Taxes: Income

Taxes: Income

The income tax has been the primary means of funding the federal government since 1913 when the 16th Amendment to the Constitution was adopted. It is a progressive tax on individual and corporate income, based on income levels.  43 states impose an income tax on individuals, while 47 states impose a tax on the income of corporations. Many municipalities and counties also levy income taxes on their residents.

Commentary

Chamber of Commerce, Wrong Again

May 19, 2011
Taxes and the wealthy

Will Higher Taxes on the Rich Kill Jobs?

December 01, 2010

Cry Wolf Quotes

When a man has accumulated a sum of money within the law, that is to say, in the legally correct way, the people no longer have any right to share in the earnings resulting from the accumulation.

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John Davison Rockefeller.
07/27/1909 | Full Details | Law(s): Tax: Income

[A tax on incomes exceeding $4,000 will drive] rich men to go abroad and live.

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Letter to the editor, New York World by Ward McAllister, a prominent figure in high society.
01/30/1894 | Full Details | Law(s): Tax: Income

Clearly, this is a job-killer in the short-run. The revenues forecast for this budget will not materialize; the costs of this budget will be greater than what is forecast. The deficit will be worse, and it is not a good omen for the American economy. The impact on job creation is going to be devastating, and the American young people in particular will suffer a fairly substantial deferment of their lives because there simply won't be jobs for the next two to three years to go around to our young graduates across the country.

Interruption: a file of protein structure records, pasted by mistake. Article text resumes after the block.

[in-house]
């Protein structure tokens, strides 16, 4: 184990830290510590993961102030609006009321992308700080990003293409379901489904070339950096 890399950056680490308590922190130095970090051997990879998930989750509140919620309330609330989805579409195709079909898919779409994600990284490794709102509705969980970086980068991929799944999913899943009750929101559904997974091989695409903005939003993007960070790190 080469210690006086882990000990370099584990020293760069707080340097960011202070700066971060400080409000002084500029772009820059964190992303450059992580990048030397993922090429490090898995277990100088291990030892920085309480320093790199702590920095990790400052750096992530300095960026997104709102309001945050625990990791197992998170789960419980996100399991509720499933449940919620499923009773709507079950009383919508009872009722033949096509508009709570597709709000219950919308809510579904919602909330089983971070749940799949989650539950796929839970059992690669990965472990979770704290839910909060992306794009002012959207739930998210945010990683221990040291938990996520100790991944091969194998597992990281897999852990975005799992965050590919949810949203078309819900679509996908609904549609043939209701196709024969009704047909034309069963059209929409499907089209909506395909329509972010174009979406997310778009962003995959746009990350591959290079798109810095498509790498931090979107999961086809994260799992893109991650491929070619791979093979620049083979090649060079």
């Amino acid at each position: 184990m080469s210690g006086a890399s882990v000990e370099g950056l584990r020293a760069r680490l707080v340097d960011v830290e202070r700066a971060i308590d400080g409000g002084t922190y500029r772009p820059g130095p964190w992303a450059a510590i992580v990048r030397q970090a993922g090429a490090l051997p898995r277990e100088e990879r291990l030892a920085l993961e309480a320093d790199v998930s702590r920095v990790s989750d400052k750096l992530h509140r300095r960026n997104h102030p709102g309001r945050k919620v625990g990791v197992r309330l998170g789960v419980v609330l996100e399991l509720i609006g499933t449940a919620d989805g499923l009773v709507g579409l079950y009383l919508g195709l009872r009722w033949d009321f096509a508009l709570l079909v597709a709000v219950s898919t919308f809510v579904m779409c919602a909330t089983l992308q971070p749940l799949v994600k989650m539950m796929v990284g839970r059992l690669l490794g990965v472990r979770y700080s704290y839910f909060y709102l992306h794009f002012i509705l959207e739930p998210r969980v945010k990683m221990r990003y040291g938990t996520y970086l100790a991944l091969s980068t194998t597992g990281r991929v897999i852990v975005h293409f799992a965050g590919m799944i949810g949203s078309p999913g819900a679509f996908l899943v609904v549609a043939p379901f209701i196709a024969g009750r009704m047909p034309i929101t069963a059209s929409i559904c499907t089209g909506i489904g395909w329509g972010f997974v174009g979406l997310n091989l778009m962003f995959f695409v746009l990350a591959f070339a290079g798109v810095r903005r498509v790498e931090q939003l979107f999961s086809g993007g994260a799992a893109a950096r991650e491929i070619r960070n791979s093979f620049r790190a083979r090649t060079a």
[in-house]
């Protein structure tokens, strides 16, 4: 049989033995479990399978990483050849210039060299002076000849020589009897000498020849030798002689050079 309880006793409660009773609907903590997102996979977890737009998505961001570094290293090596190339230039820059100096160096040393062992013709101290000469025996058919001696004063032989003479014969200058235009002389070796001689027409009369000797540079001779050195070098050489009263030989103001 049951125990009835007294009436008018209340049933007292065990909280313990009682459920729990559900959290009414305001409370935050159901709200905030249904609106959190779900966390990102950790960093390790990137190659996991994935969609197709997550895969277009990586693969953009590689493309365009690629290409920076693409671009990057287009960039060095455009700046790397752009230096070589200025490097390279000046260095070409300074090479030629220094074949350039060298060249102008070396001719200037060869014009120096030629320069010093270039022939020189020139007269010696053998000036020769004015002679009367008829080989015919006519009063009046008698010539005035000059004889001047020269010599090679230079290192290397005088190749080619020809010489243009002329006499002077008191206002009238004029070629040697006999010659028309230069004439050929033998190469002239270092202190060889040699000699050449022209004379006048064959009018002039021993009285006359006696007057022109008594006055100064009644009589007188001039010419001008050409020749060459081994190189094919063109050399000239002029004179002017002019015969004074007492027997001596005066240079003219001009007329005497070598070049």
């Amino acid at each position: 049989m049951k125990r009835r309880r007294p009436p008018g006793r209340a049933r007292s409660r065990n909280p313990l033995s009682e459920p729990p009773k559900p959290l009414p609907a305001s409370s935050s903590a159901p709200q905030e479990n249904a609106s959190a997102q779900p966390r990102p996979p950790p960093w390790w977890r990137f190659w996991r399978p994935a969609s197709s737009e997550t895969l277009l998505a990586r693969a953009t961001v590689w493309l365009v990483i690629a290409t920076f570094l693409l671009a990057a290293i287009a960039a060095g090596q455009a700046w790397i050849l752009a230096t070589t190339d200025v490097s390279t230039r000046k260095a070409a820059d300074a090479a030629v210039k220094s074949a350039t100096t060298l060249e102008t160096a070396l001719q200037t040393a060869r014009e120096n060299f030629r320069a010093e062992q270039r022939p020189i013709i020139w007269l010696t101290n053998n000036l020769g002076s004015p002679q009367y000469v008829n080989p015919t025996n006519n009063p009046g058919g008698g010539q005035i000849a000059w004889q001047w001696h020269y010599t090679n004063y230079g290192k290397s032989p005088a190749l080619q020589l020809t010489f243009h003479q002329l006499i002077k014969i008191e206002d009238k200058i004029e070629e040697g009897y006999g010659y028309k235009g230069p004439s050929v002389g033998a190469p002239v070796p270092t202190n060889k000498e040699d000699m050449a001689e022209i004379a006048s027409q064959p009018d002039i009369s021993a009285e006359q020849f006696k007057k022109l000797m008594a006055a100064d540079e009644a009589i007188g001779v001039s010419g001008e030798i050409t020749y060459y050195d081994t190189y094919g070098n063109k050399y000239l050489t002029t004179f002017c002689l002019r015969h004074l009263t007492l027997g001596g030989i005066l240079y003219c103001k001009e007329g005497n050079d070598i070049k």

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Rep. Dick Armey, CNN

Like this two-sided coin, the Clinton budget bill has two sides. One side is a tax increase-the largest tax increase in the world, and most Americans know that. But the other side of this coin-of the Clinton budget plan is something else, and it's not spending cuts; it's spending increases: $165 billion in new domestic spending, adding $1.2 trillion to the deficit, growing Government by 20 percent over the next 4 years, all charged to our children and grandchildren. Mr. Speaker, with most coins it is: Heads, you win; tails, you lose; but with the Clinton budget bill it is: Tax increases, the American people lose; spending increases, the American people lose. There is something new about this coin, but there is absolutely nothing new about the Clinton proposal. It is tax and spend: Heads, you lose; tails, you lose.

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Spencer T. Bachus, III (R-SC), Congressional Record.

Evidence

Backgrounders & Briefs

Taxes Not Seen as Making the Rich Flee New York

Almost everyone agrees that raising taxes on the rich does not induce mass upper-class migration. 

Resources

The Center on Budget and Policy Priorities (CBPP) is a think tank focused on tax and fiscal policy. They provide in-depth analysis of state issues.

Citizens for Tax Justice is an organization that represents low and middle income citizens in the tax debates on Capitol Hill.